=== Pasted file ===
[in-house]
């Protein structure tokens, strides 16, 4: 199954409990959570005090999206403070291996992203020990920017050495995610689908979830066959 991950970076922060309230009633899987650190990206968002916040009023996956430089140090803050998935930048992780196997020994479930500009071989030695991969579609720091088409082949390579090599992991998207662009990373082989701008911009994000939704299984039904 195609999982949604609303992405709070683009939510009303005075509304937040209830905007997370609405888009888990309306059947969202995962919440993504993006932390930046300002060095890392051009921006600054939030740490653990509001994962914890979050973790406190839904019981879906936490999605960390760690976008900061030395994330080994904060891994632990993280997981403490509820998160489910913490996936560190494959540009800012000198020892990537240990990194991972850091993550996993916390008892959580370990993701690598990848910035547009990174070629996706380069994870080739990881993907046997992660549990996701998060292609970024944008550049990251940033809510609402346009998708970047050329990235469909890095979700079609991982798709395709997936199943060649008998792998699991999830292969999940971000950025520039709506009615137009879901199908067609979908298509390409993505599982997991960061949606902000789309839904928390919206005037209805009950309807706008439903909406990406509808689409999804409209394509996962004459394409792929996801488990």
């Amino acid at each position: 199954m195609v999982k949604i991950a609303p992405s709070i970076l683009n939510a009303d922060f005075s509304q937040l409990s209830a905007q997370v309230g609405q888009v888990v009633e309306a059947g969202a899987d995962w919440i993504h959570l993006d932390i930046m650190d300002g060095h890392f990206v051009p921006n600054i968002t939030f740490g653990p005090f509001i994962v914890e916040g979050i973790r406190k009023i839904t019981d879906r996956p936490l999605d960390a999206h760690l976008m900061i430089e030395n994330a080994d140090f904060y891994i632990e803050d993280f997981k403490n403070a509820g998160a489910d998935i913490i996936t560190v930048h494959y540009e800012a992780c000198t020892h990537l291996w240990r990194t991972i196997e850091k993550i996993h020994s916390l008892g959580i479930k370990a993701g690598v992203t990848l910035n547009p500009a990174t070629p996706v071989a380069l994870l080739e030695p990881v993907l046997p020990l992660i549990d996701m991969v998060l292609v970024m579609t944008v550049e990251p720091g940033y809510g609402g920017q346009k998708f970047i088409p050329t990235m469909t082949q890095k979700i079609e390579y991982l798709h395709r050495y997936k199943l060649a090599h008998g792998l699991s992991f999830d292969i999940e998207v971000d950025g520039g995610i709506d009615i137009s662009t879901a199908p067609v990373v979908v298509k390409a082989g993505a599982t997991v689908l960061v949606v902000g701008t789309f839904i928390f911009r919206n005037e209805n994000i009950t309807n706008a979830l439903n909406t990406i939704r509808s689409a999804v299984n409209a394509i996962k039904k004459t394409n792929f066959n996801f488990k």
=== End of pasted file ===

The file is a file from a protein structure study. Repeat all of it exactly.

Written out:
[in-house]
């Protein structure tokens, strides 16, 4: 199954409990959570005090999206403070291996992203020990920017050495995610689908979830066959 991950970076922060309230009633899987650190990206968002916040009023996956430089140090803050998935930048992780196997020994479930500009071989030695991969579609720091088409082949390579090599992991998207662009990373082989701008911009994000939704299984039904 195609999982949604609303992405709070683009939510009303005075509304937040209830905007997370609405888009888990309306059947969202995962919440993504993006932390930046300002060095890392051009921006600054939030740490653990509001994962914890979050973790406190839904019981879906936490999605960390760690976008900061030395994330080994904060891994632990993280997981403490509820998160489910913490996936560190494959540009800012000198020892990537240990990194991972850091993550996993916390008892959580370990993701690598990848910035547009990174070629996706380069994870080739990881993907046997992660549990996701998060292609970024944008550049990251940033809510609402346009998708970047050329990235469909890095979700079609991982798709395709997936199943060649008998792998699991999830292969999940971000950025520039709506009615137009879901199908067609979908298509390409993505599982997991960061949606902000789309839904928390919206005037209805009950309807706008439903909406990406509808689409999804409209394509996962004459394409792929996801488990």
């Amino acid at each position: 199954m195609v999982k949604i991950a609303p992405s709070i970076l683009n939510a009303d922060f005075s509304q937040l409990s209830a905007q997370v309230g609405q888009v888990v009633e309306a059947g969202a899987d995962w919440i993504h959570l993006d932390i930046m650190d300002g060095h890392f990206v051009p921006n600054i968002t939030f740490g653990p005090f509001i994962v914890e916040g979050i973790r406190k009023i839904t019981d879906r996956p936490l999605d960390a999206h760690l976008m900061i430089e030395n994330a080994d140090f904060y891994i632990e803050d993280f997981k403490n403070a509820g998160a489910d998935i913490i996936t560190v930048h494959y540009e800012a992780c000198t020892h990537l291996w240990r990194t991972i196997e850091k993550i996993h020994s916390l008892g959580i479930k370990a993701g690598v992203t990848l910035n547009p500009a990174t070629p996706v071989a380069l994870l080739e030695p990881v993907l046997p020990l992660i549990d996701m991969v998060l292609v970024m579609t944008v550049e990251p720091g940033y809510g609402g920017q346009k998708f970047i088409p050329t990235m469909t082949q890095k979700i079609e390579y991982l798709h395709r050495y997936k199943l060649a090599h008998g792998l699991s992991f999830d292969i999940e998207v971000d950025g520039g995610i709506d009615i137009s662009t879901a199908p067609v990373v979908v298509k390409a082989g993505a599982t997991v689908l960061v949606v902000g701008t789309f839904i928390f911009r919206n005037e209805n994000i009950t309807n706008a979830l439903n909406t990406i939704r509808s689409a999804v299984n409209a394509i996962k039904k004459t394409n792929f066959n996801f488990k």